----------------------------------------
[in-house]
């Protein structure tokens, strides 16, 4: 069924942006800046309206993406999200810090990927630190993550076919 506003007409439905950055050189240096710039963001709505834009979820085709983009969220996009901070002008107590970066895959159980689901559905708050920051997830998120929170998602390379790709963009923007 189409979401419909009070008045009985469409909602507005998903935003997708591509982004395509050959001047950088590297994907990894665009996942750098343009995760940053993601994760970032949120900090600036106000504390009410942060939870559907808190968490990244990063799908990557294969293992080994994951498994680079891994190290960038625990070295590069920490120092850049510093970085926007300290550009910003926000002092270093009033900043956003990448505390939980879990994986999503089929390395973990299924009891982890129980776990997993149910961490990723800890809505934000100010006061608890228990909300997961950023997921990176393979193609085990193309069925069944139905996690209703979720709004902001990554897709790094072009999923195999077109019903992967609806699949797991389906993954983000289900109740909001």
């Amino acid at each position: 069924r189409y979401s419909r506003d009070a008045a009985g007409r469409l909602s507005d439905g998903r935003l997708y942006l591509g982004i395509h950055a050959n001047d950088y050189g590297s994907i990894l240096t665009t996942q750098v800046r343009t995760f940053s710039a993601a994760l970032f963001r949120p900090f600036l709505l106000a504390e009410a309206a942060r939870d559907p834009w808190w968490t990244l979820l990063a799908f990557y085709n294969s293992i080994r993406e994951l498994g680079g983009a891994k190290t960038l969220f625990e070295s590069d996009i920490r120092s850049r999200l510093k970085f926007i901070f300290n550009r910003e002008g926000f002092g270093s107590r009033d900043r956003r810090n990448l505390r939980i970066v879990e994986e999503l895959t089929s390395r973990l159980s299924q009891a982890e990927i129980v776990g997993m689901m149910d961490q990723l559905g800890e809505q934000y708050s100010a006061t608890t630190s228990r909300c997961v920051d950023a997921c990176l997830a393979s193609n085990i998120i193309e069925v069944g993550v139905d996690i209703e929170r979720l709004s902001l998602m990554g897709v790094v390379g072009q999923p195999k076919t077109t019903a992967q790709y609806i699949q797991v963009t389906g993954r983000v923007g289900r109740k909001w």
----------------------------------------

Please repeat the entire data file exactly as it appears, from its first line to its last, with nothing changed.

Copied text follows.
[in-house]
């Protein structure tokens, strides 16, 4: 069924942006800046309206993406999200810090990927630190993550076919 506003007409439905950055050189240096710039963001709505834009979820085709983009969220996009901070002008107590970066895959159980689901559905708050920051997830998120929170998602390379790709963009923007 189409979401419909009070008045009985469409909602507005998903935003997708591509982004395509050959001047950088590297994907990894665009996942750098343009995760940053993601994760970032949120900090600036106000504390009410942060939870559907808190968490990244990063799908990557294969293992080994994951498994680079891994190290960038625990070295590069920490120092850049510093970085926007300290550009910003926000002092270093009033900043956003990448505390939980879990994986999503089929390395973990299924009891982890129980776990997993149910961490990723800890809505934000100010006061608890228990909300997961950023997921990176393979193609085990193309069925069944139905996690209703979720709004902001990554897709790094072009999923195999077109019903992967609806699949797991389906993954983000289900109740909001």
């Amino acid at each position: 069924r189409y979401s419909r506003d009070a008045a009985g007409r469409l909602s507005d439905g998903r935003l997708y942006l591509g982004i395509h950055a050959n001047d950088y050189g590297s994907i990894l240096t665009t996942q750098v800046r343009t995760f940053s710039a993601a994760l970032f963001r949120p900090f600036l709505l106000a504390e009410a309206a942060r939870d559907p834009w808190w968490t990244l979820l990063a799908f990557y085709n294969s293992i080994r993406e994951l498994g680079g983009a891994k190290t960038l969220f625990e070295s590069d996009i920490r120092s850049r999200l510093k970085f926007i901070f300290n550009r910003e002008g926000f002092g270093s107590r009033d900043r956003r810090n990448l505390r939980i970066v879990e994986e999503l895959t089929s390395r973990l159980s299924q009891a982890e990927i129980v776990g997993m689901m149910d961490q990723l559905g800890e809505q934000y708050s100010a006061t608890t630190s228990r909300c997961v920051d950023a997921c990176l997830a393979s193609n085990i998120i193309e069925v069944g993550v139905d996690i209703e929170r979720l709004s902001l998602m990554g897709v790094v390379g072009q999923p195999k076919t077109t019903a992967q790709y609806i699949q797991v963009t389906g993954r983000v923007g289900r109740k909001w």